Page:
Discovering another Earth - Ka Leo O Hawaii: News

Discovering another Earth

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Posted: Wednesday, February 15, 2012 5:00 am

It's been a long time since elementary school, when there were nine planets in the solar system and no more. Pluto has been demoted, and scientists have been busy discovering new planets that vary in size and atmospheric conditions - including a planet described as a "super-Earth" that could support life.

Approximately 130 planets have been detected in the deepest reaches of our galaxy, orbiting dwarf stars that are about three times smaller than our sun. The recently discovered super-Earth orbits the dwarf star GJ 667Cb. The discovery was made by a team of scientists that includes Nader Haghighipour, an astronomer at the University of Hawai‘i at Mānoa Institute for Astronomy.

"With the current technology, we don't know whether life actually exists on the planet or not, but based on the distance between the planet and the star and calculating what the temperature should be compared to Earth, then we can say that planet should have the capability to support life as well," Haghighipour explained. "It is too far to send anything. What we can do is as technology advances, we will be able to monitor it better, and get a better handle of that specific planet."

Early studies suggest that this planet has the capability to support water, making it one of approximately 30 that may be able to support life.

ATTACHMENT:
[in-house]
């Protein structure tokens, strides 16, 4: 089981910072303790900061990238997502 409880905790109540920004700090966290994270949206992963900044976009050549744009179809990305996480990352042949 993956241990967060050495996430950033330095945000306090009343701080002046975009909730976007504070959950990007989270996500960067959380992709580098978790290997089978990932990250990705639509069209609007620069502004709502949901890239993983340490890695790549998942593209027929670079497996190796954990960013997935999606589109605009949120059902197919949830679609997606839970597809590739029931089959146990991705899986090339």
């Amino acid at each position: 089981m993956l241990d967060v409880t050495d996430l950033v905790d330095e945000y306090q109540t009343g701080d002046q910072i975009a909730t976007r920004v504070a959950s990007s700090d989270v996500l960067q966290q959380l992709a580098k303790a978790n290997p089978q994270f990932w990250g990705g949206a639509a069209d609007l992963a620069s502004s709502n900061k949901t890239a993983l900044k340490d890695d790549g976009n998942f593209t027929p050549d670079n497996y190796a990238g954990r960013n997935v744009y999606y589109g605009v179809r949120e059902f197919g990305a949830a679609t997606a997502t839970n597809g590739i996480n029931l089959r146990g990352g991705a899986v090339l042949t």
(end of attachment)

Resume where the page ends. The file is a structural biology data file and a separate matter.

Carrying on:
This new planet, named GJ 667Cc, is about 22 lightyears away and only receives 90 percent of the light that Earth receives. Most of its incoming light is heat, or infrared light, and a higher percentage of this incoming energy should be absorbed by the planet. This means that GJ 667Cc should absorb about the same amount of energy from its star as Earth absorbs from the sun, creating similar surface temperatures and perhaps liquid water.

The star and the planet are monitored consistently at Mauna Kea and at Haleakalā observatories. GJ 667Cb, the dwarf star, has two planets orbiting it, but the newly discovered one is close enough and has the right characteristics to be considered habitable. "The type of the star is different than our sun. The surface temperature of this star is less than 50 percent of our sun. Because these types of stars (scientists call them M stars) are smaller, planets are going to be closer to the star, much closer than Earth is to the sun. And in order for the planet to suppo[prt liquid water, it needs to be close to the star. These types of stars are within the sensitivity range of the Mauna Kea telescope," Haghighipour said.

"It opens a new chapter in the whole planet-hunting system," he continued. "We used to think our solar system was the only one out there, but with new discoveries, we are learning our planetary system is not typical. We are now seeing that solar systems may not just be around the stars, but planets could be orbiting around anything that produces heat."


What: Presentation by Haghighipour

Where: UH Mānoa Art Auditorium

When: Tuesday, March 13; 7:30 p.m.

Cost: Free and open to the public